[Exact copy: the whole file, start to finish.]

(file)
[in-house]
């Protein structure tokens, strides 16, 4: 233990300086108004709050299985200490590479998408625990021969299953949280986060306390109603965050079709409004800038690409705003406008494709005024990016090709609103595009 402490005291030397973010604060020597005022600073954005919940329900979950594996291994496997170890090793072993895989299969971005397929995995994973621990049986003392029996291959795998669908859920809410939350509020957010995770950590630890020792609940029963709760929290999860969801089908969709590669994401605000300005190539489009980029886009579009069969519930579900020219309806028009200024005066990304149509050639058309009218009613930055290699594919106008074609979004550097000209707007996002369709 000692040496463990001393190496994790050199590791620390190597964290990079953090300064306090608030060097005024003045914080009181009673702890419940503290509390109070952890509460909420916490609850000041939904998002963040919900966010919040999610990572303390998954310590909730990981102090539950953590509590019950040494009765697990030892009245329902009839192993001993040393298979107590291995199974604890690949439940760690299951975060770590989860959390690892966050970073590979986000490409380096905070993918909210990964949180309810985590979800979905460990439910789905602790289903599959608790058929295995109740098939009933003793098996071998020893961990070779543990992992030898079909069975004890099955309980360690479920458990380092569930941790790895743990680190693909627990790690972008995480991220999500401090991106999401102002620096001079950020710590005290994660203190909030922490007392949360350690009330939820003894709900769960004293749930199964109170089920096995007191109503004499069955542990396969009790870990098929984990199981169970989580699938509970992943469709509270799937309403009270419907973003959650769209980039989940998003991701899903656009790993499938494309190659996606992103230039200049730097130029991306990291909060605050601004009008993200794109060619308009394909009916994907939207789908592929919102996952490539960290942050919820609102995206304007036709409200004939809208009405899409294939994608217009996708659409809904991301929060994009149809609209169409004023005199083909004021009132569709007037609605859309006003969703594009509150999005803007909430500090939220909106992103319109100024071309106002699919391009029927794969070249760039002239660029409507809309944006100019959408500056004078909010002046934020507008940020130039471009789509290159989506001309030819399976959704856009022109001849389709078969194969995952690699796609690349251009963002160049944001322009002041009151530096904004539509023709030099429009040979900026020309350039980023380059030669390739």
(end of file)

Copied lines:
[in-house]
């Protein structure tokens, strides 16, 4: 233990300086108004709050299985200490590479998408625990021969299953949280986060306390109603965050079709409004800038690409705003406008494709005024990016090709609103595009 402490005291030397973010604060020597005022600073954005919940329900979950594996291994496997170890090793072993895989299969971005397929995995994973621990049986003392029996291959795998669908859920809410939350509020957010995770950590630890020792609940029963709760929290999860969801089908969709590669994401605000300005190539489009980029886009579009069969519930579900020219309806028009200024005066990304149509050639058309009218009613930055290699594919106008074609979004550097000209707007996002369709 000692040496463990001393190496994790050199590791620390190597964290990079953090300064306090608030060097005024003045914080009181009673702890419940503290509390109070952890509460909420916490609850000041939904998002963040919900966010919040999610990572303390998954310590909730990981102090539950953590509590019950040494009765697990030892009245329902009839192993001993040393298979107590291995199974604890690949439940760690299951975060770590989860959390690892966050970073590979986000490409380096905070993918909210990964949180309810985590979800979905460990439910789905602790289903599959608790058929295995109740098939009933003793098996071998020893961990070779543990992992030898079909069975004890099955309980360690479920458990380092569930941790790895743990680190693909627990790690972008995480991220999500401090991106999401102002620096001079950020710590005290994660203190909030922490007392949360350690009330939820003894709900769960004293749930199964109170089920096995007191109503004499069955542990396969009790870990098929984990199981169970989580699938509970992943469709509270799937309403009270419907973003959650769209980039989940998003991701899903656009790993499938494309190659996606992103230039200049730097130029991306990291909060605050601004009008993200794109060619308009394909009916994907939207789908592929919102996952490539960290942050919820609102995206304007036709409200004939809208009405899409294939994608217009996708659409809904991301929060994009149809609209169409004023005199083909004021009132569709007037609605859309006003969703594009509150999005803007909430500090939220909106992103319109100024071309106002699919391009029927794969070249760039002239660029409507809309944006100019959408500056004078909010002046934020507008940020130039471009789509290159989506001309030819399976959704856009022109001849389709078969194969995952690699796609690349251009963002160049944001322009002041009151530096904004539509023709030099429009040979900026020309350039980023380059030669390739």